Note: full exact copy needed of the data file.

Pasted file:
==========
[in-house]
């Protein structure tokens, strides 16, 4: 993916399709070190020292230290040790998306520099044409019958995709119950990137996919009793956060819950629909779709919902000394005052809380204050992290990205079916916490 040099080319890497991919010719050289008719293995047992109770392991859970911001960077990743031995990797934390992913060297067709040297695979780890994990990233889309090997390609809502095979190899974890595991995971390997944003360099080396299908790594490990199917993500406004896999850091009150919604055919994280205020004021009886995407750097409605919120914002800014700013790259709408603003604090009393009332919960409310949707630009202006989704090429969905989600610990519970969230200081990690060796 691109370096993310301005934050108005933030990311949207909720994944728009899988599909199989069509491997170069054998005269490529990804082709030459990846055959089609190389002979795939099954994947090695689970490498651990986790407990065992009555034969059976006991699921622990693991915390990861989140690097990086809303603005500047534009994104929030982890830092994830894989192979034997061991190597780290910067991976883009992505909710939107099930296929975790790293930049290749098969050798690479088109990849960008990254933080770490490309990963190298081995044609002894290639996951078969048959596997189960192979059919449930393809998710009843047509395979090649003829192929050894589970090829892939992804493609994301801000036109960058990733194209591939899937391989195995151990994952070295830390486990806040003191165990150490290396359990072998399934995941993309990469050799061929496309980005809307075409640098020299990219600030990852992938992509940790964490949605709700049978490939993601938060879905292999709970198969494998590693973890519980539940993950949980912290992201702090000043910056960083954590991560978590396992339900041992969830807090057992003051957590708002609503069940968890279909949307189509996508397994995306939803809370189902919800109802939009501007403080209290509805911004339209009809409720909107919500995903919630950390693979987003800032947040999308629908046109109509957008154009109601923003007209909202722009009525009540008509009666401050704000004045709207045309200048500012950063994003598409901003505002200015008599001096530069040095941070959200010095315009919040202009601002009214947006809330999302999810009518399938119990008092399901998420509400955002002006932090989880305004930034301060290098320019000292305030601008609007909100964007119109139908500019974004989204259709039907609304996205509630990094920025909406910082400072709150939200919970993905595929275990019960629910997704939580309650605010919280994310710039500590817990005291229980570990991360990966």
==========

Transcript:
[in-house]
């Protein structure tokens, strides 16, 4: 993916399709070190020292230290040790998306520099044409019958995709119950990137996919009793956060819950629909779709919902000394005052809380204050992290990205079916916490 040099080319890497991919010719050289008719293995047992109770392991859970911001960077990743031995990797934390992913060297067709040297695979780890994990990233889309090997390609809502095979190899974890595991995971390997944003360099080396299908790594490990199917993500406004896999850091009150919604055919994280205020004021009886995407750097409605919120914002800014700013790259709408603003604090009393009332919960409310949707630009202006989704090429969905989600610990519970969230200081990690060796 691109370096993310301005934050108005933030990311949207909720994944728009899988599909199989069509491997170069054998005269490529990804082709030459990846055959089609190389002979795939099954994947090695689970490498651990986790407990065992009555034969059976006991699921622990693991915390990861989140690097990086809303603005500047534009994104929030982890830092994830894989192979034997061991190597780290910067991976883009992505909710939107099930296929975790790293930049290749098969050798690479088109990849960008990254933080770490490309990963190298081995044609002894290639996951078969048959596997189960192979059919449930393809998710009843047509395979090649003829192929050894589970090829892939992804493609994301801000036109960058990733194209591939899937391989195995151990994952070295830390486990806040003191165990150490290396359990072998399934995941993309990469050799061929496309980005809307075409640098020299990219600030990852992938992509940790964490949605709700049978490939993601938060879905292999709970198969494998590693973890519980539940993950949980912290992201702090000043910056960083954590991560978590396992339900041992969830807090057992003051957590708002609503069940968890279909949307189509996508397994995306939803809370189902919800109802939009501007403080209290509805911004339209009809409720909107919500995903919630950390693979987003800032947040999308629908046109109509957008154009109601923003007209909202722009009525009540008509009666401050704000004045709207045309200048500012950063994003598409901003505002200015008599001096530069040095941070959200010095315009919040202009601002009214947006809330999302999810009518399938119990008092399901998420509400955002002006932090989880305004930034301060290098320019000292305030601008609007909100964007119109139908500019974004989204259709039907609304996205509630990094920025909406910082400072709150939200919970993905595929275990019960629910997704939580309650605010919280994310710039500590817990005291229980570990991360990966």